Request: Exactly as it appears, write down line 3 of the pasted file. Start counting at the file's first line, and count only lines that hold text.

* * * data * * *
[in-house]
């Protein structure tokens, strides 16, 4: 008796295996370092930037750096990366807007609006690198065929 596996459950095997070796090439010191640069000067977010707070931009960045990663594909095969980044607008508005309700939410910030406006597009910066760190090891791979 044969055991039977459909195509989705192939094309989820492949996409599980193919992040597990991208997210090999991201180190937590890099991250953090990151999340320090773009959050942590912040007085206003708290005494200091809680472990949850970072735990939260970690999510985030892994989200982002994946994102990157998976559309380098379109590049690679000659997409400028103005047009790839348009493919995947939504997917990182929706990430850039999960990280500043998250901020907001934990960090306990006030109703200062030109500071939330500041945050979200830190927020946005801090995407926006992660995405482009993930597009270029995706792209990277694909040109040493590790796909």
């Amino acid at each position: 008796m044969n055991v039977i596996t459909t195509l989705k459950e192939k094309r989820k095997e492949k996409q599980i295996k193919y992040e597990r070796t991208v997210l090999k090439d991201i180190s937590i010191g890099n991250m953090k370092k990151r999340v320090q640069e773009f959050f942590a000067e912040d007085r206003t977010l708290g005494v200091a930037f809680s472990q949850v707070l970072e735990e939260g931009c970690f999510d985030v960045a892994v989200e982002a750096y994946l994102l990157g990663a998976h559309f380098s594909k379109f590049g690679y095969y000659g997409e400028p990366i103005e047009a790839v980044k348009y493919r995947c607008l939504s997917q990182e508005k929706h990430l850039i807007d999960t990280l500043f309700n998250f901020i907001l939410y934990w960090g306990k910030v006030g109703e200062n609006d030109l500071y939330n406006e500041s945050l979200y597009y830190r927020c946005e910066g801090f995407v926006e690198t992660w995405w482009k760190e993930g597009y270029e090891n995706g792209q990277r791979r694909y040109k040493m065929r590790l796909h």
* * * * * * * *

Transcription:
């Amino acid at each position: 008796m044969n055991v039977i596996t459909t195509l989705k459950e192939k094309r989820k095997e492949k996409q599980i295996k193919y992040e597990r070796t991208v997210l090999k090439d991201i180190s937590i010191g890099n991250m953090k370092k990151r999340v320090q640069e773009f959050f942590a000067e912040d007085r206003t977010l708290g005494v200091a930037f809680s472990q949850v707070l970072e735990e939260g931009c970690f999510d985030v960045a892994v989200e982002a750096y994946l994102l990157g990663a998976h559309f380098s594909k379109f590049g690679y095969y000659g997409e400028p990366i103005e047009a790839v980044k348009y493919r995947c607008l939504s997917q990182e508005k929706h990430l850039i807007d999960t990280l500043f309700n998250f901020i907001l939410y934990w960090g306990k910030v006030g109703e200062n609006d030109l500071y939330n406006e500041s945050l979200y597009y830190r927020c946005e910066g801090f995407v926006e690198t992660w995405w482009k760190e993930g597009y270029e090891n995706g792209q990277r791979r694909y040109k040493m065929r590790l796909h």